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Cyprus police cars have their eye on you

Twenty-two police patrol cars have been fitted out with state-of-the-art camera-linked identification systems that alert officers of offences connected to passing vehicles.

Speaking to state radio on Monday, Traffic Department Deputy Director Philippos Papaelias said cameras on the 22 cars photograph the number plates of passing vehicles and a database system within seconds informs officers if there are any outstanding warrants for the owner of the car or even if the vehicle’s road tax, MOT, or insurance had not been renewed.

The officers will then be able to pull over the car to begin their inquiries.

“This is a multi-use tool introducing automatic identification that will assist the police to a great degree,” Papaelias said.

He continued that of the 22 police cars currently fitted out with the system, 10 had been attached to Police Headquarters with the remaining 12 divided, two by two, amongst each district.

Papaelias also commented on the start of a week-long campaign cracking down on drunk driving.

The campaign begins on Monday and will continue until and including Sunday, April 9.

“There will be checks around the clock but mainly late at night on Friday and Saturday in areas most frequented by those visiting nightspots,” he said.

Papaelias reminded the public of the importance of having a designated driver if their planned to drink on a night out.

He also underlined that the maximum alcohol limit was much lower for certain categories of drivers, including those who had passed their driving licence within the previous three years.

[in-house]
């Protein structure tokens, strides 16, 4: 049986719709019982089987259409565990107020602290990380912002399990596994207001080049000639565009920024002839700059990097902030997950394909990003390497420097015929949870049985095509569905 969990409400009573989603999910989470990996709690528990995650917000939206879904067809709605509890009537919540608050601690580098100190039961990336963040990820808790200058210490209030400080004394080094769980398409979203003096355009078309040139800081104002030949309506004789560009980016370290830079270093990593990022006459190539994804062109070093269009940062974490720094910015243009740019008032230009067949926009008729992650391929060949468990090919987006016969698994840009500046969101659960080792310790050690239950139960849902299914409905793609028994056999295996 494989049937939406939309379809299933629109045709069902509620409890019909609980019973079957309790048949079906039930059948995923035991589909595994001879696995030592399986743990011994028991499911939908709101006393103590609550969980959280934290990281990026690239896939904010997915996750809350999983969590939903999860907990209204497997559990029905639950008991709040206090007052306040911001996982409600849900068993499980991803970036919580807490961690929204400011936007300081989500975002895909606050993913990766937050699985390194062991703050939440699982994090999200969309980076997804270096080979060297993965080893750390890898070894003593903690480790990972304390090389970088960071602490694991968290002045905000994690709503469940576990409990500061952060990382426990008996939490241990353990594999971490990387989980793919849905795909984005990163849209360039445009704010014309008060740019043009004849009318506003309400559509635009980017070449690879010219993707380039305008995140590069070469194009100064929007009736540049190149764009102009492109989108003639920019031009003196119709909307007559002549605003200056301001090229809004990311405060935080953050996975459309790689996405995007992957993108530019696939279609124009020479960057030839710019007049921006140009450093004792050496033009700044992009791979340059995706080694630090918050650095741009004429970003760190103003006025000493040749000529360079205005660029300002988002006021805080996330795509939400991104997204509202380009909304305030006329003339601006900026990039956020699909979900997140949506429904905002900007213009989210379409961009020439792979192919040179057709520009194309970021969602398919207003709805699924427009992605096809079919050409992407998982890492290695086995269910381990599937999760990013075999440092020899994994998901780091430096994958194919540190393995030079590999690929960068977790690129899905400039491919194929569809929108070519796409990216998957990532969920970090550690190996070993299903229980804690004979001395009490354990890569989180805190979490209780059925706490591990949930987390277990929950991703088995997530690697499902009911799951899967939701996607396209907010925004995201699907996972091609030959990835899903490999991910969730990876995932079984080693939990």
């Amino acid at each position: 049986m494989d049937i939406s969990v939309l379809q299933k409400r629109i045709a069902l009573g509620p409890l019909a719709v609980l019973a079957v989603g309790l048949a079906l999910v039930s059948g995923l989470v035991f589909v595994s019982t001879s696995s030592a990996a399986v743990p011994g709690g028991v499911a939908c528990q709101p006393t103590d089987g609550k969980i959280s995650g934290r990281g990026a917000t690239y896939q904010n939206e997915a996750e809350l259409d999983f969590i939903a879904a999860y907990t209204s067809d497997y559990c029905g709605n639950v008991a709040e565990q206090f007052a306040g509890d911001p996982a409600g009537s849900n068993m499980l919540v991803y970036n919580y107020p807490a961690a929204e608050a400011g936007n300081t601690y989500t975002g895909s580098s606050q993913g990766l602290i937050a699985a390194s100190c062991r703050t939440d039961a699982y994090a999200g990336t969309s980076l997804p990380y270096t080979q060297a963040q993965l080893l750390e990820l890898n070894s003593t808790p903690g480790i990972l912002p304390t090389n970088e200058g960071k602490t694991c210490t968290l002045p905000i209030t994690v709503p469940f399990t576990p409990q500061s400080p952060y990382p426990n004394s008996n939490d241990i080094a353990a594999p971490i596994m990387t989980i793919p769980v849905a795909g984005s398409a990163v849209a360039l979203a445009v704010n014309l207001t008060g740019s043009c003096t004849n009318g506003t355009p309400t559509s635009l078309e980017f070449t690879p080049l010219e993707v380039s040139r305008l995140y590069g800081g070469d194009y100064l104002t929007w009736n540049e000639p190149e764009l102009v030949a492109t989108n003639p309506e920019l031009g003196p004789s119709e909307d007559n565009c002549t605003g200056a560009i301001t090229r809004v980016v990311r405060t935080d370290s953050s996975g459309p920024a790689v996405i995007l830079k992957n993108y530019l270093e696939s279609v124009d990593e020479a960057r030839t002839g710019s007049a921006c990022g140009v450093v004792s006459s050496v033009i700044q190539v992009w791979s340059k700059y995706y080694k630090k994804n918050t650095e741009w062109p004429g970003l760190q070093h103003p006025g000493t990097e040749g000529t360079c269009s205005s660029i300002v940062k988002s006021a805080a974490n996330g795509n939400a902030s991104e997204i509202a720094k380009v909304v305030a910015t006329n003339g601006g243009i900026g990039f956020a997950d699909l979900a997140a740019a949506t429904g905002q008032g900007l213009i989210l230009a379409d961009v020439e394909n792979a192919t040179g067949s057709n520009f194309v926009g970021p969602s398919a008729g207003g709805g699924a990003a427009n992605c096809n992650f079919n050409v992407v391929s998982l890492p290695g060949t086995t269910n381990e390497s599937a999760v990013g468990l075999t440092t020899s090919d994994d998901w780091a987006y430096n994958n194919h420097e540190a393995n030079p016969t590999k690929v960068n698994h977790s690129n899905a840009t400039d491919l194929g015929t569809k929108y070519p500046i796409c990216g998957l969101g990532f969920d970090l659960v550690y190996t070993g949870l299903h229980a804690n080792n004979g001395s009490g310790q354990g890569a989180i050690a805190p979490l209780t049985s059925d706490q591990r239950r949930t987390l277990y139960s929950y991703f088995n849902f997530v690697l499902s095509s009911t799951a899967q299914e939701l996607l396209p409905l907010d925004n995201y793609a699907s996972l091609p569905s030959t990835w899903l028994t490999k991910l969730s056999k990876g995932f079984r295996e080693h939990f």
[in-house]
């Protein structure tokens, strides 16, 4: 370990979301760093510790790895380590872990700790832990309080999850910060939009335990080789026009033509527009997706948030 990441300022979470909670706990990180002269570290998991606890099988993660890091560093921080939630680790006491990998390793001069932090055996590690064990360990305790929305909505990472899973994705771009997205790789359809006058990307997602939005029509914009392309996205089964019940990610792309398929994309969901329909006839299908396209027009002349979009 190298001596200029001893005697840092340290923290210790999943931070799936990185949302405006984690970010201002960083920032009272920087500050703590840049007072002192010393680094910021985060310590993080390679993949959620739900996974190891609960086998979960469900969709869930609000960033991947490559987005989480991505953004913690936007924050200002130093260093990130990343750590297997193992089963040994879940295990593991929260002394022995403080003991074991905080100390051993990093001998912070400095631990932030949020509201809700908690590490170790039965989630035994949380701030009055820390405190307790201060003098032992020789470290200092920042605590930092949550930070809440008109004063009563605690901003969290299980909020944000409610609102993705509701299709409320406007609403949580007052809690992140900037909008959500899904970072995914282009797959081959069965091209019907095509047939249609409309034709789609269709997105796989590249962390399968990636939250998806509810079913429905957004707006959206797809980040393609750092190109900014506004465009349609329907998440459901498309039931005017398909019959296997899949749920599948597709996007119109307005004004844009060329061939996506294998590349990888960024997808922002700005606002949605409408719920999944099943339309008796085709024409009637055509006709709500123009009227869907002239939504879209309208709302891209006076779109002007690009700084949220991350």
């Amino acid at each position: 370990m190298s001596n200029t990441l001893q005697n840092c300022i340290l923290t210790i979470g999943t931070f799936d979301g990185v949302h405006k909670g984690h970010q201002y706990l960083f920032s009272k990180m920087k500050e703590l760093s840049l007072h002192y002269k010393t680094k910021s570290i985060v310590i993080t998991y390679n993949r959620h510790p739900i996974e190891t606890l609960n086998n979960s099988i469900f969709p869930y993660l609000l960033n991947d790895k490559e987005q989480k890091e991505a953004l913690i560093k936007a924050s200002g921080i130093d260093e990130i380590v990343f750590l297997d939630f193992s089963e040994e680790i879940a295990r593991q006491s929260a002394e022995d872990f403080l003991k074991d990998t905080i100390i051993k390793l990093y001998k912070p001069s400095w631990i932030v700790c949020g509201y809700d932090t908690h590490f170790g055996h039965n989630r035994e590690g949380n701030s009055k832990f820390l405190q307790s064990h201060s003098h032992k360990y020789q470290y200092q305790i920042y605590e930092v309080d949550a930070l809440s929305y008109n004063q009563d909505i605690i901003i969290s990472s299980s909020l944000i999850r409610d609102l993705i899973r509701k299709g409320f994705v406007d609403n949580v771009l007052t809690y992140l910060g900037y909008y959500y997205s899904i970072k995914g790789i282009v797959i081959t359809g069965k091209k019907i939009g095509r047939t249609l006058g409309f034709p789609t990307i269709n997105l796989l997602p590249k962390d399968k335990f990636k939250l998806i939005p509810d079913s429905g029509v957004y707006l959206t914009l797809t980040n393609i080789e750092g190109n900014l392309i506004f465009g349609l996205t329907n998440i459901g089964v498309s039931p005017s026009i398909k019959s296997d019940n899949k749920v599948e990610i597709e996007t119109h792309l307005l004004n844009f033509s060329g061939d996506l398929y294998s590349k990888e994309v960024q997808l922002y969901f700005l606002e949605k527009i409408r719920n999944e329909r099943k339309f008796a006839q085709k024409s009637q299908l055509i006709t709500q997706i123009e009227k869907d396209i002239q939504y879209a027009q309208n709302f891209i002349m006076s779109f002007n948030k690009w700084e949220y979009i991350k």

For most drivers, a breath/alcohol level equal or exceeding 22 micrograms of alcohol per 100 millilitres of breath is considered over the limit but for some, including new drivers, professional drivers on duty including taxi or bus drivers, or drivers carrying dangerous cargos, the limit is set at nine micrograms of alcohol per 100 millilitres of breath.

Papaelias also announced the results of two recent road safety campaigns, saying 614 drivers had been caught going through red lights and that 3,542 had been caught speeding during the two, most recent efforts.

“We call on drivers to be especially careful and obey traffic lights, particularly at night when it seems some drivers to do not stop at red lights,” Papaelias said, adding that speeding was one of the main causes of fatal and serious accidents.

 

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One comment

  1. For most drivers, a breath/alcohol level equal or exceeding 22 micrograms of alcohol per 100 millilitres of breath is considered over the limit but for some, including new drivers, professional drivers on duty including taxi or bus drivers, or drivers carrying dangerous cargos, the limit is set at nine micrograms of alcohol per 100 millilitres of breath.
    I think it should be the same across the board for all drivers not just taxi, bus drivers etc.

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